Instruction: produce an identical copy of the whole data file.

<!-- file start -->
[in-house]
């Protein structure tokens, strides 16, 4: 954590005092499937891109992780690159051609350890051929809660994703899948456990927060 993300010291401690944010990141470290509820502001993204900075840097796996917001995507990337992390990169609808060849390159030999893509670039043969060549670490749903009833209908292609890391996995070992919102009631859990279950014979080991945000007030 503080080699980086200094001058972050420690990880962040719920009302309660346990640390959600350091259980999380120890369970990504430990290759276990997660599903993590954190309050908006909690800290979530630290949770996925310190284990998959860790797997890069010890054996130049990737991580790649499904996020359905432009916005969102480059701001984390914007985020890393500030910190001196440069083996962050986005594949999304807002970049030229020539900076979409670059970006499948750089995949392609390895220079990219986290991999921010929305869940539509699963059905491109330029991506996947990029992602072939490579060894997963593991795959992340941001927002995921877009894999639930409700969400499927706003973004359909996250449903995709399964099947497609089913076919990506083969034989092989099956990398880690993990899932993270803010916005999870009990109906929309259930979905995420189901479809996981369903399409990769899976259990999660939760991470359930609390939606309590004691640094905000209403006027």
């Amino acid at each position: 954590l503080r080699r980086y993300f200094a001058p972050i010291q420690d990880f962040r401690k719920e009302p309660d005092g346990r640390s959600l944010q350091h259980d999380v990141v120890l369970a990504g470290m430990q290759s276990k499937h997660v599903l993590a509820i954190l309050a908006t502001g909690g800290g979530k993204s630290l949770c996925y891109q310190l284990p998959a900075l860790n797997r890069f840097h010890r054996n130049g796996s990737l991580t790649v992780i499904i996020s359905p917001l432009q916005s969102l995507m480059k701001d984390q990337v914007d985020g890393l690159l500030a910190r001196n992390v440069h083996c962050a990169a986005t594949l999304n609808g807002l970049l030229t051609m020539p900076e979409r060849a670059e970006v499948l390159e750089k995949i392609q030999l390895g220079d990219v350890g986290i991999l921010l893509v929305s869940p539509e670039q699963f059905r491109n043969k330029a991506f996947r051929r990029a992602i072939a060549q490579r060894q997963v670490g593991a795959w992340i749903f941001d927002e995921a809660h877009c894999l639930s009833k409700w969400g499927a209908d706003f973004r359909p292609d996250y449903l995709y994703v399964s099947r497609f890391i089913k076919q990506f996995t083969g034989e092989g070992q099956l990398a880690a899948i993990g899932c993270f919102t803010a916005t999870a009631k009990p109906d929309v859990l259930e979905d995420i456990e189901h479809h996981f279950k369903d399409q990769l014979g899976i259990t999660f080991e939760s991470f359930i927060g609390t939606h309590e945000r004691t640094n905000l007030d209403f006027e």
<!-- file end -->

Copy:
[in-house]
């Protein structure tokens, strides 16, 4: 954590005092499937891109992780690159051609350890051929809660994703899948456990927060 993300010291401690944010990141470290509820502001993204900075840097796996917001995507990337992390990169609808060849390159030999893509670039043969060549670490749903009833209908292609890391996995070992919102009631859990279950014979080991945000007030 503080080699980086200094001058972050420690990880962040719920009302309660346990640390959600350091259980999380120890369970990504430990290759276990997660599903993590954190309050908006909690800290979530630290949770996925310190284990998959860790797997890069010890054996130049990737991580790649499904996020359905432009916005969102480059701001984390914007985020890393500030910190001196440069083996962050986005594949999304807002970049030229020539900076979409670059970006499948750089995949392609390895220079990219986290991999921010929305869940539509699963059905491109330029991506996947990029992602072939490579060894997963593991795959992340941001927002995921877009894999639930409700969400499927706003973004359909996250449903995709399964099947497609089913076919990506083969034989092989099956990398880690993990899932993270803010916005999870009990109906929309259930979905995420189901479809996981369903399409990769899976259990999660939760991470359930609390939606309590004691640094905000209403006027």
């Amino acid at each position: 954590l503080r080699r980086y993300f200094a001058p972050i010291q420690d990880f962040r401690k719920e009302p309660d005092g346990r640390s959600l944010q350091h259980d999380v990141v120890l369970a990504g470290m430990q290759s276990k499937h997660v599903l993590a509820i954190l309050a908006t502001g909690g800290g979530k993204s630290l949770c996925y891109q310190l284990p998959a900075l860790n797997r890069f840097h010890r054996n130049g796996s990737l991580t790649v992780i499904i996020s359905p917001l432009q916005s969102l995507m480059k701001d984390q990337v914007d985020g890393l690159l500030a910190r001196n992390v440069h083996c962050a990169a986005t594949l999304n609808g807002l970049l030229t051609m020539p900076e979409r060849a670059e970006v499948l390159e750089k995949i392609q030999l390895g220079d990219v350890g986290i991999l921010l893509v929305s869940p539509e670039q699963f059905r491109n043969k330029a991506f996947r051929r990029a992602i072939a060549q490579r060894q997963v670490g593991a795959w992340i749903f941001d927002e995921a809660h877009c894999l639930s009833k409700w969400g499927a209908d706003f973004r359909p292609d996250y449903l995709y994703v399964s099947r497609f890391i089913k076919q990506f996995t083969g034989e092989g070992q099956l990398a880690a899948i993990g899932c993270f919102t803010a916005t999870a009631k009990p109906d929309v859990l259930e979905d995420i456990e189901h479809h996981f279950k369903d399409q990769l014979g899976i259990t999660f080991e939760s991470f359930i927060g609390t939606h309590e945000r004691t640094n905000l007030d209403f006027e």